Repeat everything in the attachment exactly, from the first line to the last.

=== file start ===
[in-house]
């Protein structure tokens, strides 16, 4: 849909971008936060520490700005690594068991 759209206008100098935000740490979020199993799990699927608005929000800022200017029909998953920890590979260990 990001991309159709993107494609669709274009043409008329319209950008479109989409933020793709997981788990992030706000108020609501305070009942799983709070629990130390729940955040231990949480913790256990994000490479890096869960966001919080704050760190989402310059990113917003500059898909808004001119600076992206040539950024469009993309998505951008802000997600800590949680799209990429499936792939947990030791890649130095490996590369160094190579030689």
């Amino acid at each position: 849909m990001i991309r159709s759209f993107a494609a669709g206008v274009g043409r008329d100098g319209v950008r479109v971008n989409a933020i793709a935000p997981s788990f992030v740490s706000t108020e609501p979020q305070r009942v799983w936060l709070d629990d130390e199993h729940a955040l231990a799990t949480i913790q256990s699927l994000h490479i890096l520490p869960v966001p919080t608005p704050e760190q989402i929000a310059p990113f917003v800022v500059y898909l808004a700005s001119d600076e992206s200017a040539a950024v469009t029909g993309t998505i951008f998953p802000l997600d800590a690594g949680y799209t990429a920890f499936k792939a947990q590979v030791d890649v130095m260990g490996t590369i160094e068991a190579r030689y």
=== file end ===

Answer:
[in-house]
């Protein structure tokens, strides 16, 4: 849909971008936060520490700005690594068991 759209206008100098935000740490979020199993799990699927608005929000800022200017029909998953920890590979260990 990001991309159709993107494609669709274009043409008329319209950008479109989409933020793709997981788990992030706000108020609501305070009942799983709070629990130390729940955040231990949480913790256990994000490479890096869960966001919080704050760190989402310059990113917003500059898909808004001119600076992206040539950024469009993309998505951008802000997600800590949680799209990429499936792939947990030791890649130095490996590369160094190579030689």
């Amino acid at each position: 849909m990001i991309r159709s759209f993107a494609a669709g206008v274009g043409r008329d100098g319209v950008r479109v971008n989409a933020i793709a935000p997981s788990f992030v740490s706000t108020e609501p979020q305070r009942v799983w936060l709070d629990d130390e199993h729940a955040l231990a799990t949480i913790q256990s699927l994000h490479i890096l520490p869960v966001p919080t608005p704050e760190q989402i929000a310059p990113f917003v800022v500059y898909l808004a700005s001119d600076e992206s200017a040539a950024v469009t029909g993309t998505i951008f998953p802000l997600d800590a690594g949680y799209t990429a920890f499936k792939a947990q590979v030791d890649v130095m260990g490996t590369i160094e068991a190579r030689y």